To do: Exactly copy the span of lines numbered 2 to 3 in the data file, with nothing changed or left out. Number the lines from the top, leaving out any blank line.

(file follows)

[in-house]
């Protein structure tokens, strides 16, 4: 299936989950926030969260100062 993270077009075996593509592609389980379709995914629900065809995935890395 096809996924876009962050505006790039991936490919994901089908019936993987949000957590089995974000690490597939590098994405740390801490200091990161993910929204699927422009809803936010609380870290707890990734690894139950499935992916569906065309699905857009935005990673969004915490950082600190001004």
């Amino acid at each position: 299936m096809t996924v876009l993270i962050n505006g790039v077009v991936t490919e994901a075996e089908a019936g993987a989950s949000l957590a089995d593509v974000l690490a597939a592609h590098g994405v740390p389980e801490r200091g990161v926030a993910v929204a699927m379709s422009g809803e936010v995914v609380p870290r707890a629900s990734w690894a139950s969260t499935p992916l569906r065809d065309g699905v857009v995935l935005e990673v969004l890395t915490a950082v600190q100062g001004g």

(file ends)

């Protein structure tokens, strides 16, 4: 299936989950926030969260100062 993270077009075996593509592609389980379709995914629900065809995935890395 096809996924876009962050505006790039991936490919994901089908019936993987949000957590089995974000690490597939590098994405740390801490200091990161993910929204699927422009809803936010609380870290707890990734690894139950499935992916569906065309699905857009935005990673969004915490950082600190001004």
């Amino acid at each position: 299936m096809t996924v876009l993270i962050n505006g790039v077009v991936t490919e994901a075996e089908a019936g993987a989950s949000l957590a089995d593509v974000l690490a597939a592609h590098g994405v740390p389980e801490r200091g990161v926030a993910v929204a699927m379709s422009g809803e936010v995914v609380p870290r707890a629900s990734w690894a139950s969260t499935p992916l569906r065809d065309g699905v857009v995935l935005e990673v969004l890395t915490a950082v600190q100062g001004g």